Flexibility is becoming a key attribute for the successful healthcare enterprise. For those managing and improving diagnostic imaging, “Vendor Neural Archive” (VNA) has moved from a buzzword for industry insiders to the daily lexicon.
Why the change? Incorporating a VNA into an infrastructure is transforming from idealistic desire to logical necessity.
Although there is debate in the industry about how best to engage this strategy, here are some of the benefits, which drive the debate:
Reduce Cost: By centrally managing data in a vendor neutral format, it is easier for the institution to both manage data and develop additional interfaces that are required for the emerging world of networked care. Upgrading and adding systems no longer requires costly data migrations and enables institutions to take advantage of new tools, regardless of vendor.
Flexibility: Hand-in-hand with cost reduction is the flexibility a VNA provides a health care system. Decoupling information from PACS and proprietary formats results in making it easy to add new systems, tools, and modalities on a best of breed basis. An archive separate from PACS also provides important disaster recovery capabilities at a low price point. In the event a PACS is down, VNAs are often able to provide DR capability, greatly reducing loss of productivity and ensuring ongoing ability to deliver patient care.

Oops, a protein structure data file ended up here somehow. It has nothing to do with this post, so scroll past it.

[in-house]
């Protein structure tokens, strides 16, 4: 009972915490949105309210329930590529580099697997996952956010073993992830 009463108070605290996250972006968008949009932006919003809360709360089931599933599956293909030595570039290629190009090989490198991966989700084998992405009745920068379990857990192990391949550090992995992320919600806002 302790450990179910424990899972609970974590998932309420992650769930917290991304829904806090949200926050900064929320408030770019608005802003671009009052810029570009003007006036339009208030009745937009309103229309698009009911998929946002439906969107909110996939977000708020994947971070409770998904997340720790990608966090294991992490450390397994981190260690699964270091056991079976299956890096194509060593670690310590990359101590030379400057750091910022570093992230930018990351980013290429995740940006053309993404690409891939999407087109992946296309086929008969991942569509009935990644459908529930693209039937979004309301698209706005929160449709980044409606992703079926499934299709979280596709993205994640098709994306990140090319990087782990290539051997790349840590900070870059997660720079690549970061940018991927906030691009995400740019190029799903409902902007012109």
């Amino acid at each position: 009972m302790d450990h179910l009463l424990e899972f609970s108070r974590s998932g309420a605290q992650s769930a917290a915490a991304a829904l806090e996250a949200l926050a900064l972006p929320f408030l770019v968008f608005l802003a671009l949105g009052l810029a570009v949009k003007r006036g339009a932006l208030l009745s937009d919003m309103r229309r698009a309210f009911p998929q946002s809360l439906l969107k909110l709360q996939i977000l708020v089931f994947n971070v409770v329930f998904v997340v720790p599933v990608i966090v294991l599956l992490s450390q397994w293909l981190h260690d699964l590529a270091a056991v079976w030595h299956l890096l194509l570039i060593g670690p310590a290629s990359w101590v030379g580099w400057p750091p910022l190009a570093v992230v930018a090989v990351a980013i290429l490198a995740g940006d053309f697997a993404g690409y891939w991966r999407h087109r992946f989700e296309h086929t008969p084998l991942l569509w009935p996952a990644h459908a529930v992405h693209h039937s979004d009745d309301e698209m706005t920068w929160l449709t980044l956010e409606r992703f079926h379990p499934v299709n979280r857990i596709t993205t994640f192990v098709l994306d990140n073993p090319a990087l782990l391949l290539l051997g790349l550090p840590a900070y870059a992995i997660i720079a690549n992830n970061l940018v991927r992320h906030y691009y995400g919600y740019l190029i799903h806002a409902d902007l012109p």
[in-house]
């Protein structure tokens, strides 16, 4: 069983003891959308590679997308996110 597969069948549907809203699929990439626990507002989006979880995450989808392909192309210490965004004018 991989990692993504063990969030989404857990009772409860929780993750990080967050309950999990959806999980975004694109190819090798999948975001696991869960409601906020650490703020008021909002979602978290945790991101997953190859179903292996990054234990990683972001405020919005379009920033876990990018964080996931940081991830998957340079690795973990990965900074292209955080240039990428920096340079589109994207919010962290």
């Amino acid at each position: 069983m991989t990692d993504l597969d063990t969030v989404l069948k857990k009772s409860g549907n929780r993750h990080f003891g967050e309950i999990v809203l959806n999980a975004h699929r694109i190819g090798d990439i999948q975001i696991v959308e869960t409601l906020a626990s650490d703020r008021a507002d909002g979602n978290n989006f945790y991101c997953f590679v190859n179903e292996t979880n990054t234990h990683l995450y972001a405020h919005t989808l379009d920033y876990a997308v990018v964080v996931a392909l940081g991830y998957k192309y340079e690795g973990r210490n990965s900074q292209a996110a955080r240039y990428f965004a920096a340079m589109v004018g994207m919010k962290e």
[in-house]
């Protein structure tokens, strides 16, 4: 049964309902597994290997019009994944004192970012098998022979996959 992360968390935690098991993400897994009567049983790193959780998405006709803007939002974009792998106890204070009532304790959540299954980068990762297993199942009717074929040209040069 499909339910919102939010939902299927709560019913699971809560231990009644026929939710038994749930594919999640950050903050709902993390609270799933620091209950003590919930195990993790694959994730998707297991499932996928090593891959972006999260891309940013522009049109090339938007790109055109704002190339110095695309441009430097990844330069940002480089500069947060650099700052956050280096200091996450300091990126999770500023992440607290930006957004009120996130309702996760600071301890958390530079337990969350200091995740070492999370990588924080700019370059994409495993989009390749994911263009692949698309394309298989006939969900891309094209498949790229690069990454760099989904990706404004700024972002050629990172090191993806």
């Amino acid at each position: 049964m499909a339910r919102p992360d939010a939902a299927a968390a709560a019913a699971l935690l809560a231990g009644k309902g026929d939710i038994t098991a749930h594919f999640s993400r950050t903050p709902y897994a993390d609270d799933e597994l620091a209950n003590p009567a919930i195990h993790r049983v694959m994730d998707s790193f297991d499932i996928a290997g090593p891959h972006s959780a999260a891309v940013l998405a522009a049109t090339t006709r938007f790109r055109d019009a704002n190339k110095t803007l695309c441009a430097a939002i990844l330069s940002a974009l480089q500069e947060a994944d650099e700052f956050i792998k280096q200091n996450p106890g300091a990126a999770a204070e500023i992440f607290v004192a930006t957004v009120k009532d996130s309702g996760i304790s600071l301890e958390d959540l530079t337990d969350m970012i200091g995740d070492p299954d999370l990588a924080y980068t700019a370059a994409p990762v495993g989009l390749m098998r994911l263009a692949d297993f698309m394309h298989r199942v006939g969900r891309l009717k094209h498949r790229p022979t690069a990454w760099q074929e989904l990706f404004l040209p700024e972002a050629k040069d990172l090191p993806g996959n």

Accessibility: A VNA, properly configured, allows for image access across expansive networks. This can provide the core capability needed to manage new business models as well as to implement image exchange and sharing systems.
At DICOM Grid, we have been developing these themes as well as providing the capability to deliver our software both as an onsite software installations, as well as a software as a service model. This flexibility is important as institutions begin to consider cloud and hybrid offerings.
Catherine Slotnick is a passionate healthcare marketer with a deep interest in the latest & greatest in the Health IT space. As Ambra Health's marketing manager, Catherine primarily focuses on creating and sharing thought leadership content in the radiology and informatics space. Catherine graduated from the University of Virginia with a BA in Psychology & Art History. When she's not writing, she enjoys cooking and petting dogs that aren't hers.